Fix the Botched and Recently Pulled Windows 10 WPD Driver Update

Microsoft rolled out faulty driver update “Microsoft – WPD – 2/22/2016 12:00:00 AM – 5.2.5326.4762”. Portable devices won’t be recognized. Here’s the fix.

This past week you might have seen a strange WPD driver update installed on your Windows 10 system. The update is officially called “Microsoft – WPD – 2/22/2016 12:00:00 AM – 5.2.5326.4762”. It didn’t roll out to everyone, but a lot of people did get it.

It seems to be causing issues mainly on Windows 10 but it can create problems for Windows 7 and 8.1 systems, too. Microsoft did finally pull this update from its update servers this week. So, if you didn’t get and install it, you shouldn’t have to worry about it.

WPD Botched Driver Update

Microsoft – WPD – 2/22/2016 12:00:00 AM – 5.2.5326.4762 is a botched driver update.

What is a WPD Driver anyway?

WPD stands for Windows Portable Devices. Basically, it’s a driver update for portable devices that you plug into your PC. Here’s the official description from the MSDN blog:

Microsoft Windows Portable Devices (WPD) enables a computer to communicate with attached media and storage devices. This system supersedes both Windows Media Device Manager (WMDM) and Windows Image Acquisition (WIA) by providing a flexible, robust way for a computer to communicate with music players, storage devices, mobile phones, and many other types of connected devices.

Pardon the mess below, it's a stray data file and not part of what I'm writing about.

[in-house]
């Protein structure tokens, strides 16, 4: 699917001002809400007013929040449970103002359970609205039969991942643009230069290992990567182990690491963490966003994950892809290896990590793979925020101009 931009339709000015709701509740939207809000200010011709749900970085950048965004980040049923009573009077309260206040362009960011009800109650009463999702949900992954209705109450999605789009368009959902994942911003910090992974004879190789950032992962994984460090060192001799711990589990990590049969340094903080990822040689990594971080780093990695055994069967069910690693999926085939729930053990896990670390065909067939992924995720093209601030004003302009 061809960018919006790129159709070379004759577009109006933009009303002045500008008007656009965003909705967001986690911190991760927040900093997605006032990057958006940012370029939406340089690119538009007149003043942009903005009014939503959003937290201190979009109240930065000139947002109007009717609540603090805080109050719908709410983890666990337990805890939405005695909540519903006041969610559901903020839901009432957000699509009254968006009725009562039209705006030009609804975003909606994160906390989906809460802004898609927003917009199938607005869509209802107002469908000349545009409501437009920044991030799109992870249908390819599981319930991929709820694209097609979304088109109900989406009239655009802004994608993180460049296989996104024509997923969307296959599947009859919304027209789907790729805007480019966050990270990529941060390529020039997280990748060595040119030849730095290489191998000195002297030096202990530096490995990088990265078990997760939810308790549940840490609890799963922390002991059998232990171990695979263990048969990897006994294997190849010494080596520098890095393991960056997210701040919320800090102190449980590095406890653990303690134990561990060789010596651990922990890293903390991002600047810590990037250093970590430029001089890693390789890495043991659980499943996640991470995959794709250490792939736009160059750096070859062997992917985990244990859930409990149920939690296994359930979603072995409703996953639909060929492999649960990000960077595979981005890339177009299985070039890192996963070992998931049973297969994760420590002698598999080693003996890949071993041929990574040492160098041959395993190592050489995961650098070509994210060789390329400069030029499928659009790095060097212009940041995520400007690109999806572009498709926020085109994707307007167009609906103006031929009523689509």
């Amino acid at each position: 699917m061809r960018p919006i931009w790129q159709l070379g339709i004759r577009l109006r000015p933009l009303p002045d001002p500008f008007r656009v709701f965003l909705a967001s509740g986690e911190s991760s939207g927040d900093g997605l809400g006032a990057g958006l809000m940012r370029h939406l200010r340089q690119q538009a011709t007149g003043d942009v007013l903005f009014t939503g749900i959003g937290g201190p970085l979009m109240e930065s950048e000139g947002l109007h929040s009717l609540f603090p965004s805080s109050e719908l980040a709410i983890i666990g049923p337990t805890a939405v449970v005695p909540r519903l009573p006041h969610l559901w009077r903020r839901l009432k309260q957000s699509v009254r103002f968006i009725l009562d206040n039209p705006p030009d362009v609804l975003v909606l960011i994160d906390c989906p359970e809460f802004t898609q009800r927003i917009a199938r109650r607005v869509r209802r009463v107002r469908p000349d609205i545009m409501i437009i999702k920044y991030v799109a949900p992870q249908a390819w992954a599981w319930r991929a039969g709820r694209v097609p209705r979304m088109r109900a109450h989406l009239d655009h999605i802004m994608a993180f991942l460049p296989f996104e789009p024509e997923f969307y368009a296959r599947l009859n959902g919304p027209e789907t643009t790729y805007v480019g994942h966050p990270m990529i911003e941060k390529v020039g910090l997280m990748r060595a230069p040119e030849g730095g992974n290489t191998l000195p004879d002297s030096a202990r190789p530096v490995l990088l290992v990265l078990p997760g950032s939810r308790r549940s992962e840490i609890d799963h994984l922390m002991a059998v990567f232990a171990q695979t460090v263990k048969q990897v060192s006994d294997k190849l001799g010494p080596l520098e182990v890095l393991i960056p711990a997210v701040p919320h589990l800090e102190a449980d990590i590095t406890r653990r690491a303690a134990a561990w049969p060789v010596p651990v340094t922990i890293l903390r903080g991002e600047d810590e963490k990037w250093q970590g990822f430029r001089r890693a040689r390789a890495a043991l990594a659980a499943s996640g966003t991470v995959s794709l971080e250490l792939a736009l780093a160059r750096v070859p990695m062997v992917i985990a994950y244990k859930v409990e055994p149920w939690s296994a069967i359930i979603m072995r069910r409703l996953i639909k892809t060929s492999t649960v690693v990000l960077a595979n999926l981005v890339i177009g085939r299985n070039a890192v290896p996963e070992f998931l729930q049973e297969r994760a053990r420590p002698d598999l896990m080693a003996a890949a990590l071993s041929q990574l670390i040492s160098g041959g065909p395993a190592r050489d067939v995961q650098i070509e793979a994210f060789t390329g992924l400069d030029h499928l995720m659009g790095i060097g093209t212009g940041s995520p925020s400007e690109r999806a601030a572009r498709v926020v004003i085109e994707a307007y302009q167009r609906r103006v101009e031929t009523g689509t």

How to Fix the Botched WPD Update

If you were unlucky enough to get this botched update, you’ll find that some portable devices like your mobile phone, camera, or drive aren’t recognized when you plug them into your PC. For example, I have a Google Nexus 6P and HTC One M8 plugged into my Windows 10 Pro desktop and there is an error flag next to each phone in Device Manager.

Device Manager

To fix the issue, Microsoft published a workaround in the Answers forum in the Microsoft Community. The first recommendation is to do a System Restore to a point prior to March 8th.

While a restore seems like the easiest fix, it might not be feasible for some of you. For one, System Restore isn’t turned on by default in Windows 10 — you have to enable and set it up first. Secondly, you might have important software and settings configured which a system restore would wipe out. Needless to say, in my case, a restore isn’t a good option at all, so I had to roll back the device drivers for both phones.

To fix the problem, hit Windows Key + X and choose Device Manager from the menu.

Right-click on the device with the error symbol and choose Update Driver Software.

Next click Browse my computer for driver software.

And then choose Let me pick from a list of device drivers on my computer.